Pisanello, Italian, c. 1395-1455 Cecilia Gonzaga, 1426-1451, daughter of Gianfrancesco I [obverse], 1447, lead, overall (diameter): 8.66 cm (3 7/16 in.) gross weight: 215.56 gr (0.475 lb.) axis: 12:00, Samuel H. Kress Collection, 1957.14.609.a

Ercole de’ Roberti, Italian, c. 1455/1456-1496 Ginevra Bentivoglio, c. 1474/1477 tempera on panel overall: 53.7 x 38.7 cm (21 1/8 x 15 1/4 in.) framed: 80 x 66 x 7.6 cm (31 1/2 x 26 x 3 in.) Samuel H. Kress Collection 1939.1.220

Girolamo di Benvenuto, Italian, 1470-1524 Portrait of a Young Woman, c. 1508 oil on panel painted surface: 58.1 x 43.2 cm (22 7/8 x 17 in.) overall: 60 x 45 cm (23 5/8 x 17 11/16 in.) framed: 75.6 x 59.7 x 8.3 cm (29 3/4 x 23 1/2 x 3 1/4 in.) Samuel H. Kress Collection 1939.1.353

Leonardo da Vinci, Italian, 1452-1519 Ginevra de’ Benci [obverse], c. 1474/1478 oil on panel overall (original panel only): 38.1 x 37 cm (15 x 14 9/16 in.) overall (thickness of original panel): 1.1 cm (7/16 in.) overall (with addition at bottom edge): 42.7 x 37 cm (16 13/16 x 14 9/16 in.) overall (thickness of addition at bottom edge): 1.9 cm (3/4 in.) framed: 59.7 x 57.8 x 3.8 cm (23 1/2 x 22 3/4 x 1 1/2 in.) Ailsa Mellon Bruce Fund 1967.6.1.a

WikimediaCommons, Robert Cornelius, self-portrait, “the first light Picture ever taken”, 1839

CultureArtMedia.com, selfie, Carolyn A. McDonough

©2015 Carolyn A. McDonough

Selfie-Ready Always!

MichelangeloSelfieReady 012

I don’t know about you, but certain cultural trends and novelties are puzzling to me. For example, the mustache craze, the MyLittlePony cult, and why perfectly reasonable women are permanently gluing false eyelashes to their faces when mascara works just as well. Is this because smartphone futzing is even cutting into personal grooming time, so there isn’t a second to put on makeup? It is likely, given that it is estimated women in college spend 10 hours PER DAY futzing with their phones. What, praytell, were they doing with this 10 hours before?! If I’d done that in college, I might not have graduated. Memo to the cosmetics industry: smartphone futzing is cutting into downtime to futz with makeup–get on this!

Recently, I uncovered some clues about the eyelash gluing, which, by the way, is WAY more expensive than purchasing multiple types of mascara. The clues came through a video pitch I had to do for an E-Commerce course I took. I only had one day to prepare my video pitch from concept to upload. Working under assignment deadline pressure from my home office, I did not have any makeup or business attire on. So before I hit “record” I changed my clothing and put on some makeup. I wasn’t really thrilled with the final recorded result, but since I was on deadline with other responsibilities breathing down my neck, and since it was for a business class, not a performance class, I really didn’t stress it. I uploaded it and then had to watch the other student videos as part of the assignment.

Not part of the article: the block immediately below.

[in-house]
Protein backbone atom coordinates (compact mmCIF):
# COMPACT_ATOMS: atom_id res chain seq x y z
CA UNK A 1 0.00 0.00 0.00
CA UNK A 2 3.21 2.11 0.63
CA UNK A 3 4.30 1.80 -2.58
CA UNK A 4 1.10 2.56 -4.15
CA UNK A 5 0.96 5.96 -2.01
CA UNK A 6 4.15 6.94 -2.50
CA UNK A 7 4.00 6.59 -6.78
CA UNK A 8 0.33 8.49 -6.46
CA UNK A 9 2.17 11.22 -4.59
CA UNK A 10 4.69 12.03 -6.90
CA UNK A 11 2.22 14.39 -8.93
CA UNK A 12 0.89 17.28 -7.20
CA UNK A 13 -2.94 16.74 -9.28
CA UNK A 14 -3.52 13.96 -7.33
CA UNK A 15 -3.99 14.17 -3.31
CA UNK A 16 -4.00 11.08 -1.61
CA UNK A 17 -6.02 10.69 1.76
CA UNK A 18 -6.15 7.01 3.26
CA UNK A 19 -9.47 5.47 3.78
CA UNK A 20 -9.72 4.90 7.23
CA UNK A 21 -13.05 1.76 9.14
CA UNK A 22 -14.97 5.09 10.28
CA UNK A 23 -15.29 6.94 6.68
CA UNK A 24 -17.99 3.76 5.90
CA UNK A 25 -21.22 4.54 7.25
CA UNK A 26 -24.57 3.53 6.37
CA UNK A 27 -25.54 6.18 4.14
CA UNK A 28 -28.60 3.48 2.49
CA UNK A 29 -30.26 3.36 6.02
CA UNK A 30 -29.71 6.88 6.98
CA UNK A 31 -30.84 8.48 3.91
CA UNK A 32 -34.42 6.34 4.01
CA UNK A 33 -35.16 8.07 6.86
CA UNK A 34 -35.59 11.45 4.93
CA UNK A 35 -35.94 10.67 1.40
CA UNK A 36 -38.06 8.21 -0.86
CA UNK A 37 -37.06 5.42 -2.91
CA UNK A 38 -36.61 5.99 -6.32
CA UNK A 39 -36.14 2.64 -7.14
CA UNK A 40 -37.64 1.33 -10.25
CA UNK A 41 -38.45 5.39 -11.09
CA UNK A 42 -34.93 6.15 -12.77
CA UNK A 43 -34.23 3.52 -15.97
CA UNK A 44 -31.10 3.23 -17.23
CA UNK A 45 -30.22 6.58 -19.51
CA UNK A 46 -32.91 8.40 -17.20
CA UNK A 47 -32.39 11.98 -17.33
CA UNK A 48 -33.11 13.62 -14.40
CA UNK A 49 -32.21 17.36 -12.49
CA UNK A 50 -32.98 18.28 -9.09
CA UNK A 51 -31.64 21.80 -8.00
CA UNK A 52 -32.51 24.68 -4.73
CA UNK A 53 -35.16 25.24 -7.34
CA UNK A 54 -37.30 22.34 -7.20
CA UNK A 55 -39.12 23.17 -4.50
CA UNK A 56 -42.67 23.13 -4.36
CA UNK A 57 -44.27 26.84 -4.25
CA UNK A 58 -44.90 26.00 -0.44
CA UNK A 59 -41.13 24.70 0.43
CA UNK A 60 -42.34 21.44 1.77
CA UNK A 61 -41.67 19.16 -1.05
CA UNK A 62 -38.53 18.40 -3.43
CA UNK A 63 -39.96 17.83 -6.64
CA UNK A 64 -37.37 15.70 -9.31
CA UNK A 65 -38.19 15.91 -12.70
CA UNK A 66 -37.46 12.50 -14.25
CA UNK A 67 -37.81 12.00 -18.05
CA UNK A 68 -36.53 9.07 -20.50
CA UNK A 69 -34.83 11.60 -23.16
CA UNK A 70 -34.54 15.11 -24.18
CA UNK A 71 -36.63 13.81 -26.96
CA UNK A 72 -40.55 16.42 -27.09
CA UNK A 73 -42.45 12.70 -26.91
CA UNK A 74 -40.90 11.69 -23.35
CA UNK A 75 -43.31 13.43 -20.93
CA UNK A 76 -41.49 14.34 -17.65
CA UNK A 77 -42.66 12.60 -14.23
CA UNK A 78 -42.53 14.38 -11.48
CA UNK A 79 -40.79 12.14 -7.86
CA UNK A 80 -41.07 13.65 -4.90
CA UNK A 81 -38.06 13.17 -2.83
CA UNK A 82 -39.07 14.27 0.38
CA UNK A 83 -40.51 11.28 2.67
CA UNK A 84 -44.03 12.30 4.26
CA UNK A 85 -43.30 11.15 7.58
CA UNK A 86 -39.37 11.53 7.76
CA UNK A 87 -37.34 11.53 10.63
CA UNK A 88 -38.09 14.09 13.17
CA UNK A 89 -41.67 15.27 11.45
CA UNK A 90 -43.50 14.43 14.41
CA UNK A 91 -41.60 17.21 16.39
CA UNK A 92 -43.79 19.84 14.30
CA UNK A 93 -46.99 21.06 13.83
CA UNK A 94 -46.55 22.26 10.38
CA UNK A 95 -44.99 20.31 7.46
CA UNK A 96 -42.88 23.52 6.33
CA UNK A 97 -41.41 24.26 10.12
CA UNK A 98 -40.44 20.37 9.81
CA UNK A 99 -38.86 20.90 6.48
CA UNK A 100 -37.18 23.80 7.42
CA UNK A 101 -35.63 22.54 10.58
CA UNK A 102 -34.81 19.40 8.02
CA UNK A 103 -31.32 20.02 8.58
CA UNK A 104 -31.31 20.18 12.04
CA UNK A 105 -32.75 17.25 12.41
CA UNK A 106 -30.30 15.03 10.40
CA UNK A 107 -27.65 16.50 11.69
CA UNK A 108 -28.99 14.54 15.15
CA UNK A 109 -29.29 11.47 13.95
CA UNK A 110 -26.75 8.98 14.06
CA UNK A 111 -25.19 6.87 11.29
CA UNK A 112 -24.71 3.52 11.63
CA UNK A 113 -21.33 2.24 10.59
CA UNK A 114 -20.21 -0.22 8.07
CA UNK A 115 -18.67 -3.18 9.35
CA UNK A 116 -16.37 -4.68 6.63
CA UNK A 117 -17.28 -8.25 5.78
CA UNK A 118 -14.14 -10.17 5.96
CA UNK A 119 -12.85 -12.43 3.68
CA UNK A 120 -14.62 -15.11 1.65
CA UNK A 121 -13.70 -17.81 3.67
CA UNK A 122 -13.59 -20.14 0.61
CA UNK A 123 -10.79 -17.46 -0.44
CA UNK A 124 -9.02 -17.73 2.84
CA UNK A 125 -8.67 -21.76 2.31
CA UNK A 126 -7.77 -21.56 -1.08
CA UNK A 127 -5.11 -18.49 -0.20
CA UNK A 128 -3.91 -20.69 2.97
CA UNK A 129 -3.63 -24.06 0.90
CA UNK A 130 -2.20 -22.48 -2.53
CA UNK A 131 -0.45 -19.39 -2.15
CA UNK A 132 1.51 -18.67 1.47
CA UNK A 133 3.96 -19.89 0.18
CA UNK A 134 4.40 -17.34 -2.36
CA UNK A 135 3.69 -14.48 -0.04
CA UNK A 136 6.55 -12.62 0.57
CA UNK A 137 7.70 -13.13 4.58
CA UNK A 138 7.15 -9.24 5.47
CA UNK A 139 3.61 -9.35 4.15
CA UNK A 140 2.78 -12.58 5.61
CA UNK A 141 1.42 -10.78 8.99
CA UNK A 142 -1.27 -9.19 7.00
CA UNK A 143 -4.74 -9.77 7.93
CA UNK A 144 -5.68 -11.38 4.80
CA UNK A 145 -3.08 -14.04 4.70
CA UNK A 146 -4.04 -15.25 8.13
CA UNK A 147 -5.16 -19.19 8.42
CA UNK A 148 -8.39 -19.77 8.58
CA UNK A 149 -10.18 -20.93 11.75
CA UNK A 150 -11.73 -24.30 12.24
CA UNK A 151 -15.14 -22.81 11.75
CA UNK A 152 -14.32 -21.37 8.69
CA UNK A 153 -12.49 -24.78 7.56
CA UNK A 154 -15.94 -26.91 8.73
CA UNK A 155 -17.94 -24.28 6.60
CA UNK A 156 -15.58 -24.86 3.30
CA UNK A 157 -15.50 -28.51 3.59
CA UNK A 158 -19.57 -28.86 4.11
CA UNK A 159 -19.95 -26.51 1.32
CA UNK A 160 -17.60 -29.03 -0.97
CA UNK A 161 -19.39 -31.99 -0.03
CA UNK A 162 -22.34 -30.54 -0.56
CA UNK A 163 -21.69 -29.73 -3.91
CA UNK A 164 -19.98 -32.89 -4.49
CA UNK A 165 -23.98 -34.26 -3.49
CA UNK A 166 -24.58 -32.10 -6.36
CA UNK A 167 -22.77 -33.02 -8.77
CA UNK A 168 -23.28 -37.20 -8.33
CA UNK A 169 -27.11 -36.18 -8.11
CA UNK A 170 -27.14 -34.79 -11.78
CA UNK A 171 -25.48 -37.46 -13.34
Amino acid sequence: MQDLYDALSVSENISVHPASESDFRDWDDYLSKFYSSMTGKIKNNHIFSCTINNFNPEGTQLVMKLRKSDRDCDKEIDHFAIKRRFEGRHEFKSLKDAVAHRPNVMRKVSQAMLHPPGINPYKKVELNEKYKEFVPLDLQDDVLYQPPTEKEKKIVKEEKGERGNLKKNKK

That’s when it hit me.

As I watched the 20 year olds in my class give their pitches via webcams with perfect face, eyes, head, and perfect tilt of head to rival any actor, donning only their permanent false eyelashes, hair extensions and a hint of lip color, they were “selfie-ready”.

NOW I understand! Embedded lashes are the perfect accessory for embedding YouTube selfie videos!

Dare I say, and please forgive me beloved Sesame Street, Snuffleupagus, eat your heart out (and I and pray no un-authorized character comes after me in Times Square).

I realized then that makeup, even good, expensive makeup, does not READ on phone/webcams.

I was not “selfie-ready”.

Maybe I’m giving away a little-known, hard-won beauty secret here, but at age 50, I think the social commentary is more important than vanity. I first heard the term “selfie” in June 2013 during a visit with my esteemed colleague, and friend, Rev. Dr. Tami Coyne. I marveled at this pop culture term. We were JUST on the brink of selfie-nation taking over all of our lives, and Tami is always a step ahead of the times. Then the Oscars selfie happened. And here we are! There’s a current TV show titled “Selfie” and my hub bought himself a swanky new digital camera in time for my Big 50 party, which claims to be, yes, “selfie- ready” (it’s really not as we’ve since discovered after many attempts that have made us look more like Voldemort than “ourselfies” haha)

Personally, I still prefer my own eyelashes. They are long, but light, so I like making them longER and more defined with temporary mascara, sometimes even in different colors (yes, even at 50) and I LOVE washing it off at day’s end. But in the meantime, with the culture at large selfie-obsessed and immersed, I also realized that I’m the WORST selfie-taker ever, so I am now avidly practicing to be “selfie-ready always!” false, glued-on lashes or not. The above photo is a recent attempt which I call LeatheryLeoparySelfie–Study #1.

All aboard?

Hologram Homage: A Post-Catalysts DIY Post


I could not say farewell to CATALYSTS without a
Hologram Homage.

In this case, my dress is not McQueen but rather Hal Rubenstein (with dangling tags!) This course has been so personally catalytic, and I must thank the powers-that-be who afforded me a scholarship to it. When I received word that I was a scholarship recipient last October, I could not wait for Spring 2014 to arrive.

My excitement was fully realized throughout the course and especially upon my receipt of a Digital Badge from MoMA for successful completion of the CATALYSTS/MoMA course, as well as a personal note from Credly.   


Stay tuned as I continue to build on carolynartmedia!